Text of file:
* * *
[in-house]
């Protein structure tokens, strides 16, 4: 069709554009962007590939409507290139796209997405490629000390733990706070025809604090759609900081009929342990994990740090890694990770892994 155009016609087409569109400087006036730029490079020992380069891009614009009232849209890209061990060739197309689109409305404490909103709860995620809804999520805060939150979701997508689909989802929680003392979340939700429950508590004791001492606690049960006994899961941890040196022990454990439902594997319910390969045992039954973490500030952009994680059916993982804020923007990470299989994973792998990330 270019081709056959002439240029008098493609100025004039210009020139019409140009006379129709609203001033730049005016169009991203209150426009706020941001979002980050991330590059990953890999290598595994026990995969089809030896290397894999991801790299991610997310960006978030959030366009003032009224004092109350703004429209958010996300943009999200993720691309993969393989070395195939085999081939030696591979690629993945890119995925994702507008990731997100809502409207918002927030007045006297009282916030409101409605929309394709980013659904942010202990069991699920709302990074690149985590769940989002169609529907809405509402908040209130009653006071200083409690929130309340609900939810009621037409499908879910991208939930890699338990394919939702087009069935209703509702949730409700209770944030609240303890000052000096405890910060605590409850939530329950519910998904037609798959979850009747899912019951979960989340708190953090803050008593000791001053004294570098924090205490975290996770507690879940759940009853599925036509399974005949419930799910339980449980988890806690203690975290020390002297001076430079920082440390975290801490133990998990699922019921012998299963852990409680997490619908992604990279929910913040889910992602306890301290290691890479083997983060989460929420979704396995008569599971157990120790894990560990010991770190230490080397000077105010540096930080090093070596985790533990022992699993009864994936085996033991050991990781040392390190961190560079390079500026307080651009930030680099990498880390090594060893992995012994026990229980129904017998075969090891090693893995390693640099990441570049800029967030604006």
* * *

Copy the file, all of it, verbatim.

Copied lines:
[in-house]
């Protein structure tokens, strides 16, 4: 069709554009962007590939409507290139796209997405490629000390733990706070025809604090759609900081009929342990994990740090890694990770892994 155009016609087409569109400087006036730029490079020992380069891009614009009232849209890209061990060739197309689109409305404490909103709860995620809804999520805060939150979701997508689909989802929680003392979340939700429950508590004791001492606690049960006994899961941890040196022990454990439902594997319910390969045992039954973490500030952009994680059916993982804020923007990470299989994973792998990330 270019081709056959002439240029008098493609100025004039210009020139019409140009006379129709609203001033730049005016169009991203209150426009706020941001979002980050991330590059990953890999290598595994026990995969089809030896290397894999991801790299991610997310960006978030959030366009003032009224004092109350703004429209958010996300943009999200993720691309993969393989070395195939085999081939030696591979690629993945890119995925994702507008990731997100809502409207918002927030007045006297009282916030409101409605929309394709980013659904942010202990069991699920709302990074690149985590769940989002169609529907809405509402908040209130009653006071200083409690929130309340609900939810009621037409499908879910991208939930890699338990394919939702087009069935209703509702949730409700209770944030609240303890000052000096405890910060605590409850939530329950519910998904037609798959979850009747899912019951979960989340708190953090803050008593000791001053004294570098924090205490975290996770507690879940759940009853599925036509399974005949419930799910339980449980988890806690203690975290020390002297001076430079920082440390975290801490133990998990699922019921012998299963852990409680997490619908992604990279929910913040889910992602306890301290290691890479083997983060989460929420979704396995008569599971157990120790894990560990010991770190230490080397000077105010540096930080090093070596985790533990022992699993009864994936085996033991050991990781040392390190961190560079390079500026307080651009930030680099990498880390090594060893992995012994026990229980129904017998075969090891090693893995390693640099990441570049800029967030604006």